Brown University researchers studying contaminated sites around the state have gotten a $10.8 million dollar boost from the federal government to continue their work for the next five years.
It’s the third round of support for Brown University’s Superfund Research Program (Toxicant Exposures: Past, Present, and Future) from the National Institute of Environmental Health Sciences. Rhode Island, with a long history of industrial activity, has 12 Superfund sites around the state.
Kim Boekelheide, director of Brown’s Superfund Research Program, said the money will help researchers and students advance their work in resolving problems at these sites.
“These are complicated sites and it’s difficult to know how to manage them,” said Boekelheide. “And our goal is to help do the job of providing the information that will enhance management.”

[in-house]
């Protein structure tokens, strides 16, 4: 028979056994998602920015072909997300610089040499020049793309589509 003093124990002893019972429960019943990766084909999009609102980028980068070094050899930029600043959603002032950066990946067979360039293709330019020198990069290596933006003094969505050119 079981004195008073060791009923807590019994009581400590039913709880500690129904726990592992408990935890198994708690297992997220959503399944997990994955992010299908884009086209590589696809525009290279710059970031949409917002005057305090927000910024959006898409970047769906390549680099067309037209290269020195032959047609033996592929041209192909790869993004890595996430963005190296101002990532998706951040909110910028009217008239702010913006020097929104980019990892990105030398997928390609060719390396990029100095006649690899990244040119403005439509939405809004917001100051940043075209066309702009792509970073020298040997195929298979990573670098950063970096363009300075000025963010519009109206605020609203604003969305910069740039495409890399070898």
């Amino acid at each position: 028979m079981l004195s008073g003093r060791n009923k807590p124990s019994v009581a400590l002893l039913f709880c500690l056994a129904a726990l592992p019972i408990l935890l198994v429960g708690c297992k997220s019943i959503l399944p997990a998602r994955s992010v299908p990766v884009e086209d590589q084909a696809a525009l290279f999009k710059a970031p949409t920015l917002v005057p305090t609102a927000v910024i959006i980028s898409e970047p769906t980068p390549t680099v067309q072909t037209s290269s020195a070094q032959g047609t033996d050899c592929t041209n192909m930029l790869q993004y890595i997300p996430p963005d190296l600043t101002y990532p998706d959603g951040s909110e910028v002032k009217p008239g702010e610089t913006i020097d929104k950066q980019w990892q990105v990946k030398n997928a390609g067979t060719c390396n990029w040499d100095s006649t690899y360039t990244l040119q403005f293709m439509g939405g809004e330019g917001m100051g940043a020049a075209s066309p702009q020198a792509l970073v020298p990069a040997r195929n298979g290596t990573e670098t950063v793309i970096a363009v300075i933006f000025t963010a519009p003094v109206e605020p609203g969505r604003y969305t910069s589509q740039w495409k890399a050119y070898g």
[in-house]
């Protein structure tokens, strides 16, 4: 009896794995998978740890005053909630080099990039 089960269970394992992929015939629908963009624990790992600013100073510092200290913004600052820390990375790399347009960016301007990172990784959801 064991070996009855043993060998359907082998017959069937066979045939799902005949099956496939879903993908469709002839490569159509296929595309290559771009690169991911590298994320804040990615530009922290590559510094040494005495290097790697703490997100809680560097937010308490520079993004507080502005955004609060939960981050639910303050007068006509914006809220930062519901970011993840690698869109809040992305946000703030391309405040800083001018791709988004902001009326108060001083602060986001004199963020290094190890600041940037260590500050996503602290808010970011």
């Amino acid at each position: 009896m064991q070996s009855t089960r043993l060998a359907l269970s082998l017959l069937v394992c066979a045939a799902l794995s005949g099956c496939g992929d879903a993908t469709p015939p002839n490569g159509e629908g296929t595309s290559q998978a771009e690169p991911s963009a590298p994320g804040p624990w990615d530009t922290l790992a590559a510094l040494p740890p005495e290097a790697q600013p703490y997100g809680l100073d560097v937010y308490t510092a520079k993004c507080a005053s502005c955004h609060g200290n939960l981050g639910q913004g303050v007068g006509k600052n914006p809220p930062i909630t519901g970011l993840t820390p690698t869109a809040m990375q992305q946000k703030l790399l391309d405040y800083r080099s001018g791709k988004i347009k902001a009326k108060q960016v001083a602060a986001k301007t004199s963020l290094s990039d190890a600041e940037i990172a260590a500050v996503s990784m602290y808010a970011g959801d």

Boekelheide points to the work the program has done with the state’s Department of Environmental Management as an example of the type of work the program produces.
DEM scientists wanted to better understand how toxic vapors move through buildings that have been built on contaminated sites. They turned to researchers with the Superfund Research Program to develop a model that traces the movement of those chemicals and predicts their health effects so that regulators can manage those contaminated sites better.
The program will receive more than $2.1 million each year through 2020.
“It’s a significant amount of resources that we’re able to devote to basic science research as well as the translation of that basic science research,” said Boekelheide.
Boekelheide said breaking down that basic science helps regulators and communities understand what’s happening in their neighborhoods as well as how to minimize exposure to toxic chemicals.
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